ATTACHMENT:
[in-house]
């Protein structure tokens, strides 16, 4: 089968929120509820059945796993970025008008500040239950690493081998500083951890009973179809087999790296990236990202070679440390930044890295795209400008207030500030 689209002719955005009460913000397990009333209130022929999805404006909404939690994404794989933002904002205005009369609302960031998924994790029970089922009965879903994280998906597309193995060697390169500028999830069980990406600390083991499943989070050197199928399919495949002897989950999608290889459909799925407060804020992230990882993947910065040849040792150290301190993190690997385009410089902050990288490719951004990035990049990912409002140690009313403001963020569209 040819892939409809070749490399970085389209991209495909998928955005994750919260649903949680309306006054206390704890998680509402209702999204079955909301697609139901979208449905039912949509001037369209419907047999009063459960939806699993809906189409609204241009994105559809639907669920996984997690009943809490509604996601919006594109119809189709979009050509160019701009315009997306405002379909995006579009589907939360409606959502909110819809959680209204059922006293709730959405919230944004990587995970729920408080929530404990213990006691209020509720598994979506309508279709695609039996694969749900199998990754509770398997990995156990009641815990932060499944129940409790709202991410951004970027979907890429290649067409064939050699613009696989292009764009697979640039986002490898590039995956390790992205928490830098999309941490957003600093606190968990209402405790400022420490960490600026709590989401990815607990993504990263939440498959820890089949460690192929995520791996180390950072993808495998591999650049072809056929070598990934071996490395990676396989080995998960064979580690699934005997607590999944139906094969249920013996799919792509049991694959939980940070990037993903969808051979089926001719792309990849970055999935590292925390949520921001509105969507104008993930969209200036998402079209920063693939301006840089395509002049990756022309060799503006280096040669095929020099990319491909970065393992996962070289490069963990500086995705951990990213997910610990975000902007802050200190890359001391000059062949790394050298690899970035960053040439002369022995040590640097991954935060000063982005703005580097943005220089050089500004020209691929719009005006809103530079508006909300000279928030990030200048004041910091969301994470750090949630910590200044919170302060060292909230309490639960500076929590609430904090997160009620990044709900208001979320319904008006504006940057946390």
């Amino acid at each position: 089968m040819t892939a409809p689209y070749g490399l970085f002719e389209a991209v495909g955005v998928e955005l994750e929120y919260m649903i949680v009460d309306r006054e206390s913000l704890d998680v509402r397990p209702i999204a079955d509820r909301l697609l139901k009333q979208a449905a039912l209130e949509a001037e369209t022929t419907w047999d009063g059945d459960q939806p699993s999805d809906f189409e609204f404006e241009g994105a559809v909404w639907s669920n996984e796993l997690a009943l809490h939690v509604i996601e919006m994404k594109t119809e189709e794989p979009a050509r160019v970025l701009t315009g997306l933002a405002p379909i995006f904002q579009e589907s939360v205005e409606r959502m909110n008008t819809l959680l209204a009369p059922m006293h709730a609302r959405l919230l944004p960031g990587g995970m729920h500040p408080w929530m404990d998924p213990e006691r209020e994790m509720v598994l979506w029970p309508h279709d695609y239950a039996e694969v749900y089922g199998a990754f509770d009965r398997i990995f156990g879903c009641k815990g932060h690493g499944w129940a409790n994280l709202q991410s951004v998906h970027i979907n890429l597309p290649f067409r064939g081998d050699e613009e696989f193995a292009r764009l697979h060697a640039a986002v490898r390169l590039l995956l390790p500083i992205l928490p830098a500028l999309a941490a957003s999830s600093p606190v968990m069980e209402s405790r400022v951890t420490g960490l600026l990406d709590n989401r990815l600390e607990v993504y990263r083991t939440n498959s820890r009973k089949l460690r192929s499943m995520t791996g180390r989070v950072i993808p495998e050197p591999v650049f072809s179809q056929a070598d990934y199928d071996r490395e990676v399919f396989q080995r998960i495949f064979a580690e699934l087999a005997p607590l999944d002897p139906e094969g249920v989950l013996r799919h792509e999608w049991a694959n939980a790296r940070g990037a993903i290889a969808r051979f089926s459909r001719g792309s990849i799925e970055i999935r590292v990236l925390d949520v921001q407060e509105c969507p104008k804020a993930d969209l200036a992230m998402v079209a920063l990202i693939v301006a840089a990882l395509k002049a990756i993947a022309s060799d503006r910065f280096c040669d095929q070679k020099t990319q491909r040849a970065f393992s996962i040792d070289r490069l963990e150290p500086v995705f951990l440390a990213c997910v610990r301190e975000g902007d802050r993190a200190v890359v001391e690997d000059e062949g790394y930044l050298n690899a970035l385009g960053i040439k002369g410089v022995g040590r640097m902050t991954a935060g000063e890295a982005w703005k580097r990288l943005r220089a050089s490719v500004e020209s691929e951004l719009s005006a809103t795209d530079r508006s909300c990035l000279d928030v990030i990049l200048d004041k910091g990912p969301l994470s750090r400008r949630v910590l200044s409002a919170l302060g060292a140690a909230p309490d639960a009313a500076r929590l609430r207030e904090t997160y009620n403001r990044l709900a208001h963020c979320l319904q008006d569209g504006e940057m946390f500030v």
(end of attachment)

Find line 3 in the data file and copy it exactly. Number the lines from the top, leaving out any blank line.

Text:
């Amino acid at each position: 089968m040819t892939a409809p689209y070749g490399l970085f002719e389209a991209v495909g955005v998928e955005l994750e929120y919260m649903i949680v009460d309306r006054e206390s913000l704890d998680v509402r397990p209702i999204a079955d509820r909301l697609l139901k009333q979208a449905a039912l209130e949509a001037e369209t022929t419907w047999d009063g059945d459960q939806p699993s999805d809906f189409e609204f404006e241009g994105a559809v909404w639907s669920n996984e796993l997690a009943l809490h939690v509604i996601e919006m994404k594109t119809e189709e794989p979009a050509r160019v970025l701009t315009g997306l933002a405002p379909i995006f904002q579009e589907s939360v205005e409606r959502m909110n008008t819809l959680l209204a009369p059922m006293h709730a609302r959405l919230l944004p960031g990587g995970m729920h500040p408080w929530m404990d998924p213990e006691r209020e994790m509720v598994l979506w029970p309508h279709d695609y239950a039996e694969v749900y089922g199998a990754f509770d009965r398997i990995f156990g879903c009641k815990g932060h690493g499944w129940a409790n994280l709202q991410s951004v998906h970027i979907n890429l597309p290649f067409r064939g081998d050699e613009e696989f193995a292009r764009l697979h060697a640039a986002v490898r390169l590039l995956l390790p500083i992205l928490p830098a500028l999309a941490a957003s999830s600093p606190v968990m069980e209402s405790r400022v951890t420490g960490l600026l990406d709590n989401r990815l600390e607990v993504y990263r083991t939440n498959s820890r009973k089949l460690r192929s499943m995520t791996g180390r989070v950072i993808p495998e050197p591999v650049f072809s179809q056929a070598d990934y199928d071996r490395e990676v399919f396989q080995r998960i495949f064979a580690e699934l087999a005997p607590l999944d002897p139906e094969g249920v989950l013996r799919h792509e999608w049991a694959n939980a790296r940070g990037a993903i290889a969808r051979f089926s459909r001719g792309s990849i799925e970055i999935r590292v990236l925390d949520v921001q407060e509105c969507p104008k804020a993930d969209l200036a992230m998402v079209a920063l990202i693939v301006a840089a990882l395509k002049a990756i993947a022309s060799d503006r910065f280096c040669d095929q070679k020099t990319q491909r040849a970065f393992s996962i040792d070289r490069l963990e150290p500086v995705f951990l440390a990213c997910v610990r301190e975000g902007d802050r993190a200190v890359v001391e690997d000059e062949g790394y930044l050298n690899a970035l385009g960053i040439k002369g410089v022995g040590r640097m902050t991954a935060g000063e890295a982005w703005k580097r990288l943005r220089a050089s490719v500004e020209s691929e951004l719009s005006a809103t795209d530079r508006s909300c990035l000279d928030v990030i990049l200048d004041k910091g990912p969301l994470s750090r400008r949630v910590l200044s409002a919170l302060g060292a140690a909230p309490d639960a009313a500076r929590l609430r207030e904090t997160y009620n403001r990044l709900a208001h963020c979320l319904q008006d569209g504006e940057m946390f500030v």